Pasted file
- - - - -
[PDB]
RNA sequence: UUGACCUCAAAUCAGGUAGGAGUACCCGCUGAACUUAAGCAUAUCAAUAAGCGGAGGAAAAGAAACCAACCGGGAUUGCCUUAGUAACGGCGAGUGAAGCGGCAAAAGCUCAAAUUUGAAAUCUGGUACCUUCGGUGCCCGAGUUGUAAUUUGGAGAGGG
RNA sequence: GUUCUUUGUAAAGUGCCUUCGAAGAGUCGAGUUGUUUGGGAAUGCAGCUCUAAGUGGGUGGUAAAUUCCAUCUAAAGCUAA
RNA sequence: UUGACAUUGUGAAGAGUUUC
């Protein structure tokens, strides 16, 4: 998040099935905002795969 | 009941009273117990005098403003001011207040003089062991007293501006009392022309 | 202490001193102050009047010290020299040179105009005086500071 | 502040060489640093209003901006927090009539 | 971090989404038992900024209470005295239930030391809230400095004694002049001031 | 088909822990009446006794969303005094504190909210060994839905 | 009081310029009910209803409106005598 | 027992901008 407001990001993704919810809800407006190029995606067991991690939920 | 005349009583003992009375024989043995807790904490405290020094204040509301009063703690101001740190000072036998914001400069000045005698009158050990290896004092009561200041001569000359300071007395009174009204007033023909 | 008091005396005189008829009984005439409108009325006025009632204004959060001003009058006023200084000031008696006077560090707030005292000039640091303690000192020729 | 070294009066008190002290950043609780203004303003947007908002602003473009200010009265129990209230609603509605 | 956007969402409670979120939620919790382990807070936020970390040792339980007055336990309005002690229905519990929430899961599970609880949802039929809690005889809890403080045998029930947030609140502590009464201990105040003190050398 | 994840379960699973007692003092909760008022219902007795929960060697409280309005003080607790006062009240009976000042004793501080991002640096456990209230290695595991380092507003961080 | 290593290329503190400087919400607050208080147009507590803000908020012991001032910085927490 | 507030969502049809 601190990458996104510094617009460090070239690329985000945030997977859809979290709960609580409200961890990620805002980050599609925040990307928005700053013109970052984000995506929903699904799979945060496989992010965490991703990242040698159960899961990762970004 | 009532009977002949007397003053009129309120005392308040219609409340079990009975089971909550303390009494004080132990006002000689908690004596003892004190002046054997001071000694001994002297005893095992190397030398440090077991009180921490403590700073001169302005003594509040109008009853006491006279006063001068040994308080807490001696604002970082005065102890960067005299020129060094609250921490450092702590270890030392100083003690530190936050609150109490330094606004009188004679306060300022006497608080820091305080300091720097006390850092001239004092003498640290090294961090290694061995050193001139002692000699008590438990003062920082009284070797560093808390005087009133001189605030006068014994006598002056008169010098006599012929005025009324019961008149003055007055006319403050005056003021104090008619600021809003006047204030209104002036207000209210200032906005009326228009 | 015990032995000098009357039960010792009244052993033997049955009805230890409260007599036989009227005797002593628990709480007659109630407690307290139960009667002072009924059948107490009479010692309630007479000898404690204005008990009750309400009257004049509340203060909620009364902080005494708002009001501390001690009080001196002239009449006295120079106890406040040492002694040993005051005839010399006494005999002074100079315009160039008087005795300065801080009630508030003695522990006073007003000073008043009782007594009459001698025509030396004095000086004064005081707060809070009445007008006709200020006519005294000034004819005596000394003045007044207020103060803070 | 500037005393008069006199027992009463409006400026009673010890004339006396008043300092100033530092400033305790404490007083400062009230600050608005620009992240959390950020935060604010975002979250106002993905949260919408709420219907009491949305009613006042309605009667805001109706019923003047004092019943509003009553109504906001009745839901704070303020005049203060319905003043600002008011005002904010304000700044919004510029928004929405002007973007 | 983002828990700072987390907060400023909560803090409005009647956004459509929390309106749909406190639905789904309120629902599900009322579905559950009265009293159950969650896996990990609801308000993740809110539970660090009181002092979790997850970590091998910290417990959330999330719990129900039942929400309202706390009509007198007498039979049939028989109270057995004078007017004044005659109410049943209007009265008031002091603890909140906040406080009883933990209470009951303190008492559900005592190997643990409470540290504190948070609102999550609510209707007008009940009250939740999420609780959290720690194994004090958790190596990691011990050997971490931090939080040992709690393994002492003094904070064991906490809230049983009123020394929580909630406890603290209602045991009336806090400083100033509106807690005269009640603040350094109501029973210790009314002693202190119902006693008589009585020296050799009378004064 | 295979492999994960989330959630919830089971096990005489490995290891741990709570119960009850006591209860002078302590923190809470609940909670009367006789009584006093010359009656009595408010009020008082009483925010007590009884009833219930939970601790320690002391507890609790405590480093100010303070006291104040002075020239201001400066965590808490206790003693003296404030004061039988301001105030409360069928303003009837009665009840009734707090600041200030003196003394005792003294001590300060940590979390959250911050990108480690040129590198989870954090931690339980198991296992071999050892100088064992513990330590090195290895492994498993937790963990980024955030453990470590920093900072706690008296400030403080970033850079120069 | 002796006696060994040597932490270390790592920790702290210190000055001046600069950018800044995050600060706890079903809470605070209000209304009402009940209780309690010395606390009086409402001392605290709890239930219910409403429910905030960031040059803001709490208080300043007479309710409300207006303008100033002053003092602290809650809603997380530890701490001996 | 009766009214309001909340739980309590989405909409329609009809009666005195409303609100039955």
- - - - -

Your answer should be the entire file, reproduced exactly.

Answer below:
[PDB]
RNA sequence: UUGACCUCAAAUCAGGUAGGAGUACCCGCUGAACUUAAGCAUAUCAAUAAGCGGAGGAAAAGAAACCAACCGGGAUUGCCUUAGUAACGGCGAGUGAAGCGGCAAAAGCUCAAAUUUGAAAUCUGGUACCUUCGGUGCCCGAGUUGUAAUUUGGAGAGGG
RNA sequence: GUUCUUUGUAAAGUGCCUUCGAAGAGUCGAGUUGUUUGGGAAUGCAGCUCUAAGUGGGUGGUAAAUUCCAUCUAAAGCUAA
RNA sequence: UUGACAUUGUGAAGAGUUUC
């Protein structure tokens, strides 16, 4: 998040099935905002795969 | 009941009273117990005098403003001011207040003089062991007293501006009392022309 | 202490001193102050009047010290020299040179105009005086500071 | 502040060489640093209003901006927090009539 | 971090989404038992900024209470005295239930030391809230400095004694002049001031 | 088909822990009446006794969303005094504190909210060994839905 | 009081310029009910209803409106005598 | 027992901008 407001990001993704919810809800407006190029995606067991991690939920 | 005349009583003992009375024989043995807790904490405290020094204040509301009063703690101001740190000072036998914001400069000045005698009158050990290896004092009561200041001569000359300071007395009174009204007033023909 | 008091005396005189008829009984005439409108009325006025009632204004959060001003009058006023200084000031008696006077560090707030005292000039640091303690000192020729 | 070294009066008190002290950043609780203004303003947007908002602003473009200010009265129990209230609603509605 | 956007969402409670979120939620919790382990807070936020970390040792339980007055336990309005002690229905519990929430899961599970609880949802039929809690005889809890403080045998029930947030609140502590009464201990105040003190050398 | 994840379960699973007692003092909760008022219902007795929960060697409280309005003080607790006062009240009976000042004793501080991002640096456990209230290695595991380092507003961080 | 290593290329503190400087919400607050208080147009507590803000908020012991001032910085927490 | 507030969502049809 601190990458996104510094617009460090070239690329985000945030997977859809979290709960609580409200961890990620805002980050599609925040990307928005700053013109970052984000995506929903699904799979945060496989992010965490991703990242040698159960899961990762970004 | 009532009977002949007397003053009129309120005392308040219609409340079990009975089971909550303390009494004080132990006002000689908690004596003892004190002046054997001071000694001994002297005893095992190397030398440090077991009180921490403590700073001169302005003594509040109008009853006491006279006063001068040994308080807490001696604002970082005065102890960067005299020129060094609250921490450092702590270890030392100083003690530190936050609150109490330094606004009188004679306060300022006497608080820091305080300091720097006390850092001239004092003498640290090294961090290694061995050193001139002692000699008590438990003062920082009284070797560093808390005087009133001189605030006068014994006598002056008169010098006599012929005025009324019961008149003055007055006319403050005056003021104090008619600021809003006047204030209104002036207000209210200032906005009326228009 | 015990032995000098009357039960010792009244052993033997049955009805230890409260007599036989009227005797002593628990709480007659109630407690307290139960009667002072009924059948107490009479010692309630007479000898404690204005008990009750309400009257004049509340203060909620009364902080005494708002009001501390001690009080001196002239009449006295120079106890406040040492002694040993005051005839010399006494005999002074100079315009160039008087005795300065801080009630508030003695522990006073007003000073008043009782007594009459001698025509030396004095000086004064005081707060809070009445007008006709200020006519005294000034004819005596000394003045007044207020103060803070 | 500037005393008069006199027992009463409006400026009673010890004339006396008043300092100033530092400033305790404490007083400062009230600050608005620009992240959390950020935060604010975002979250106002993905949260919408709420219907009491949305009613006042309605009667805001109706019923003047004092019943509003009553109504906001009745839901704070303020005049203060319905003043600002008011005002904010304000700044919004510029928004929405002007973007 | 983002828990700072987390907060400023909560803090409005009647956004459509929390309106749909406190639905789904309120629902599900009322579905559950009265009293159950969650896996990990609801308000993740809110539970660090009181002092979790997850970590091998910290417990959330999330719990129900039942929400309202706390009509007198007498039979049939028989109270057995004078007017004044005659109410049943209007009265008031002091603890909140906040406080009883933990209470009951303190008492559900005592190997643990409470540290504190948070609102999550609510209707007008009940009250939740999420609780959290720690194994004090958790190596990691011990050997971490931090939080040992709690393994002492003094904070064991906490809230049983009123020394929580909630406890603290209602045991009336806090400083100033509106807690005269009640603040350094109501029973210790009314002693202190119902006693008589009585020296050799009378004064 | 295979492999994960989330959630919830089971096990005489490995290891741990709570119960009850006591209860002078302590923190809470609940909670009367006789009584006093010359009656009595408010009020008082009483925010007590009884009833219930939970601790320690002391507890609790405590480093100010303070006291104040002075020239201001400066965590808490206790003693003296404030004061039988301001105030409360069928303003009837009665009840009734707090600041200030003196003394005792003294001590300060940590979390959250911050990108480690040129590198989870954090931690339980198991296992071999050892100088064992513990330590090195290895492994498993937790963990980024955030453990470590920093900072706690008296400030403080970033850079120069 | 002796006696060994040597932490270390790592920790702290210190000055001046600069950018800044995050600060706890079903809470605070209000209304009402009940209780309690010395606390009086409402001392605290709890239930219910409403429910905030960031040059803001709490208080300043007479309710409300207006303008100033002053003092602290809650809603997380530890701490001996 | 009766009214309001909340739980309590989405909409329609009809009666005195409303609100039955």